Did you know that well over half of American households have at least one pet? The most popular pets are dogs and cats and we can see why; both of these breeds are tons of fun to have around! However, they can also make a pretty big mess around the house.
Trying to keep your house clean with one or more furry critters running around isn’t always easy. From the occasional accident to the constant shedding and beyond, it seems like there’s no way to keep a pet-friendly household truly clean.
However, we’ve got some weekly and deep cleaning tips that pet owners are going to love. We’ll talk about everything from pet hair to stains in this easy-to-follow guide.
Ready to get started? Read on for our top-to-bottom cleaning guide for pet-friendly households.
First Thing’s First: Pet-Friendly Cleaning Supplies
When we think “deep cleaning,” we often think of products with chemicals that pack a powerful punch. For example, we may reach for bleach to kill bathroom germs, ammonia to clean the floors, and air freshening sprays containing phthalates to cover or eliminate odors.
However, these products are toxic to pets who may consume them or lick them off of their feet. That’s why it’s important to approach pet-friendly deep cleaning with caution.
It’s always an option to replace chemical-based cleaning products with more natural ingredients. However, there is another solution that is also available to you.
If you know that you’re going to be using any chemicals that are toxic to your pet, shut them out of the rooms where the chemicals are being used. If possible, keep them away from the area for 12-24 hours. You should also always read the instructions on your cleaning supplies to make sure that you’re using the right amount and, if necessary, diluting them properly.
Staying on Top of Pet Hair
Now, let’s take a look at one of the most persistent pests in a pet-friendly household: pet hair. Pets not only shed, but they also produce dander. Plus, outdoor pets can track in other irritants such as pollen, dirt, and dust.
On the Carpet
Your carpet is, unfortunately, trapping quite a bit of your pet’s hair. At least once a week, make sure to thoroughly vacuum any rugs or carpeting. When you’re taking the deep clean approach, use your vacuum attachments to pull up any hair that is trapped between your carpets and baseboards.
On the Furniture
Upholstered furniture is also a pet hair haven, especially if your pets are climbing or sleeping on your furniture. You can use your vacuum attachments to remove some of this hair, but much of it will stick around. During a deep clean, grab a lint roller or metal lint remover and go over all of your upholstery and even your curtains to remove that stuck-on pet hair.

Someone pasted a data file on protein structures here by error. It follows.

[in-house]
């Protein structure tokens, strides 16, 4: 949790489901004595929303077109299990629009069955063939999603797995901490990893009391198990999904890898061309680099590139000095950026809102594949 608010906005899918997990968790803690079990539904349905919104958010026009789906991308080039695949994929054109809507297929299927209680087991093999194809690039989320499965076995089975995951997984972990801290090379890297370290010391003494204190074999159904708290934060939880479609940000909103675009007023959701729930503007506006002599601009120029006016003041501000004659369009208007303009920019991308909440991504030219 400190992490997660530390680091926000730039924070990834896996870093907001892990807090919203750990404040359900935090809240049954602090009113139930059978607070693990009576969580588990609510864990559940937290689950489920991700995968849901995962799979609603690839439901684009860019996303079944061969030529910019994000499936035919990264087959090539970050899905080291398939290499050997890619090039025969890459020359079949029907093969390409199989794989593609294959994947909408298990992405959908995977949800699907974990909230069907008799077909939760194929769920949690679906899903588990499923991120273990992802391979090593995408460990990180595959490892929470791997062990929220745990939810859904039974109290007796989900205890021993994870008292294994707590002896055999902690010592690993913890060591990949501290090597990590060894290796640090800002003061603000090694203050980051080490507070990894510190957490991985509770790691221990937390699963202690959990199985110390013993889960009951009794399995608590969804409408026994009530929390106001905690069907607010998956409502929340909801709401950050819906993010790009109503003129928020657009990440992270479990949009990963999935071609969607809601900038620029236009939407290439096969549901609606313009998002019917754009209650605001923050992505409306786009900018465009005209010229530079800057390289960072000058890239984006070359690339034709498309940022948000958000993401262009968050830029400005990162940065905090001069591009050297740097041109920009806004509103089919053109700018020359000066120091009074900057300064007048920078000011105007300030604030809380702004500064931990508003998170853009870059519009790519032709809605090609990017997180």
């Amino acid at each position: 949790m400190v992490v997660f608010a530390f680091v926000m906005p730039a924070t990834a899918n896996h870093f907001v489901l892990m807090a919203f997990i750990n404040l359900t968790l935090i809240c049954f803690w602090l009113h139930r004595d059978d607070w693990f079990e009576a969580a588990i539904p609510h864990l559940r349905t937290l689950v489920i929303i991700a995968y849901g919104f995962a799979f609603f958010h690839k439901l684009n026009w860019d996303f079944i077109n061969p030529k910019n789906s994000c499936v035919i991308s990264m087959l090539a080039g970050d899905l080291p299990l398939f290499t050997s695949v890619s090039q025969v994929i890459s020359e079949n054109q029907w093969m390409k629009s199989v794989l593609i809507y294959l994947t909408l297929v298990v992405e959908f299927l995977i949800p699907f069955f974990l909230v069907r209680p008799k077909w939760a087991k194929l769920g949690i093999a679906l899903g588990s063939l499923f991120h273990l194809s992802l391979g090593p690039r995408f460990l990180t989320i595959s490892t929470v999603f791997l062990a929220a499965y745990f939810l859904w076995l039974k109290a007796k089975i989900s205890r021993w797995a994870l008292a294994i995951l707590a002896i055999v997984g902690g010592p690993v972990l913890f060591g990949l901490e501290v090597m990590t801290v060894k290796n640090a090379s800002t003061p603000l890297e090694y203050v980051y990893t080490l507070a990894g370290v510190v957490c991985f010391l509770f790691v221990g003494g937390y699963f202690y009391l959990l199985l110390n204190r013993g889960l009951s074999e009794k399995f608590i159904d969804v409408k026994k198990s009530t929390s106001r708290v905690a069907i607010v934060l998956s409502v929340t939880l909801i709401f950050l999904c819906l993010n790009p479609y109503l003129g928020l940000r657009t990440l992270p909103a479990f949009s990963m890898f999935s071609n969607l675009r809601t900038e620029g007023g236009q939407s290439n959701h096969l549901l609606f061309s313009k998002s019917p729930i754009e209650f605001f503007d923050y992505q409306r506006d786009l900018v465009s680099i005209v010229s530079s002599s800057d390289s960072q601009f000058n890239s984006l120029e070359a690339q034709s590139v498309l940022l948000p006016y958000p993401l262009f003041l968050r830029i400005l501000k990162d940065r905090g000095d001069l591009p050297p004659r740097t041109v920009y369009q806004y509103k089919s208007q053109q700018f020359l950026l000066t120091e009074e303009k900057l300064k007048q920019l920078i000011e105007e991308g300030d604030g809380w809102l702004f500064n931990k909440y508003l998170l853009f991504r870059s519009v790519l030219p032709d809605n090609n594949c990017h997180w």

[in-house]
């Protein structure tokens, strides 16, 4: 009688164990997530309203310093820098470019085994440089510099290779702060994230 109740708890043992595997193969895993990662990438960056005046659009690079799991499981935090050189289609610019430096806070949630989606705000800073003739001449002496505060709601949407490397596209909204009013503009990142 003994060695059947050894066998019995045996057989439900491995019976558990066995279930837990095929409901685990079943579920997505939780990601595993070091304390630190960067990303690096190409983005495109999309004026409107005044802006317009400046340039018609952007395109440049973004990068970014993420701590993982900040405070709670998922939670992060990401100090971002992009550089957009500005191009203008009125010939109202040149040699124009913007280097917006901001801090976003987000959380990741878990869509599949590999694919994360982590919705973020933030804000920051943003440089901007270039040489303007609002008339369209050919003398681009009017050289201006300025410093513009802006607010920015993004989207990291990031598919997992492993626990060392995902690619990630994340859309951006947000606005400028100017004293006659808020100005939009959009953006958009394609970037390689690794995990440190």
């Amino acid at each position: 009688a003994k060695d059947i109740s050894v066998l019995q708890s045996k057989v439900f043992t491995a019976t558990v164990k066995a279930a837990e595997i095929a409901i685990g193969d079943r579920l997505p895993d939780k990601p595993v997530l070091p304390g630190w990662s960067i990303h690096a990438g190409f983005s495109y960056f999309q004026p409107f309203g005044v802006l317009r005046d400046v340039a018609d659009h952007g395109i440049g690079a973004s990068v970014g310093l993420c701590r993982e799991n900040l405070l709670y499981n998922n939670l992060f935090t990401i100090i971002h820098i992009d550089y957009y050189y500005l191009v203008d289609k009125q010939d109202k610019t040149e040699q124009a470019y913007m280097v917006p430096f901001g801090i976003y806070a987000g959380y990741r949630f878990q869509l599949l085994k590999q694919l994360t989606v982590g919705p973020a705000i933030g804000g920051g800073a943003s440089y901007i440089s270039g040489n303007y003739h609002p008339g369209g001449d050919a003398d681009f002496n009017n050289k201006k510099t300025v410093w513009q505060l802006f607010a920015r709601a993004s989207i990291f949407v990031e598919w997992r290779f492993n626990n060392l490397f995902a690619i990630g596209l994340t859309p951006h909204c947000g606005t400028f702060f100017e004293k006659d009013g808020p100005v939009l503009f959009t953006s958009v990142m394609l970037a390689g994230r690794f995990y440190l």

When washing and drying any furniture covers or other household fabrics, make sure to include a dryer sheet or two in your drying cycle. Dryer sheets help to reduce static electricity in fabrics, making them less likely to attract pet hair, in the first place.
Tackling Pet-Related Stains
When you have pets running around the house, you’re bound to end up with a few stains. Your dog might track mud in on his paws on a rainy day or your cat might have an accident outside of the litter box. Either way, we’ve got tips to get both new and old stains out of your carpet and upholstery.
If you don’t have a carpet cleaning solution on hand, don’t sweat it. Create a mixture with half a cup of vinegar, a tablespoon each of dish detergent and salt, and two cups of warm water. You can then apply this mixture to the stain using a sponge, rag, or paper towel before blotting it with a dry rag or paper towel.
Repeat the process as needed.
What about the stains you didn’t catch when they were fresh? Once again, we’ve got an easy mixture you can create with household items.
Mix half a cup of hydrogen peroxide with one teaspoon of dish detergent. Then, dust the old stain with baking soda before pouring your liquid mixture onto the stain. Allow it to bubble and fizz for about five to ten minutes before blotting it up, repeating the process as needed, and vacuuming away any residual baking soda.
Sometimes, the most bothersome thing about owning a pet is the smell. Although cats and dogs are relatively hygienic animals, they can stink up the place. Let’s take a look at some of the ways that you can eliminate odors in your home.
Improving Indoor Air Quality
The most common thing we hear from pet owners is that their indoor air smells musty or stale. This is largely due to the irritants we discussed earlier, like pet hair, dander, and dust. By vacuuming regularly, improving indoor air circulation, and taking a few steps to keep your pets tidy (like brushing them regularly or cleaning their paws after outside time), you can boost indoor air quality.
Getting Rid of Tough Smells in Carpeting or Furniture
What about those really tough smells that seep into carpeting and furniture and seem impossible to eliminate? Once again, you’re going to want to head to the pantry and grab your baking soda.
In fact, you can use the same steps we recommended for cleaning old stains. This time, however, you’re going to want to use more baking soda and allow the baking soda to sit for a longer period of time–in some cases, you may even want to let it sit for an entire 24 hours.
Want to Skip These Deep Cleaning Tips? Give Us a Call
House cleaning is tough for pet owners. We hope that these deep cleaning tips will make it easier for you to tackle everything from pet hair to pet stains and beyond.
Not looking to take on any additional chores, yourself? We can’t say we blame you. Contact us to see how our professional cleaning services can help you to maintain your pet-friendly household today.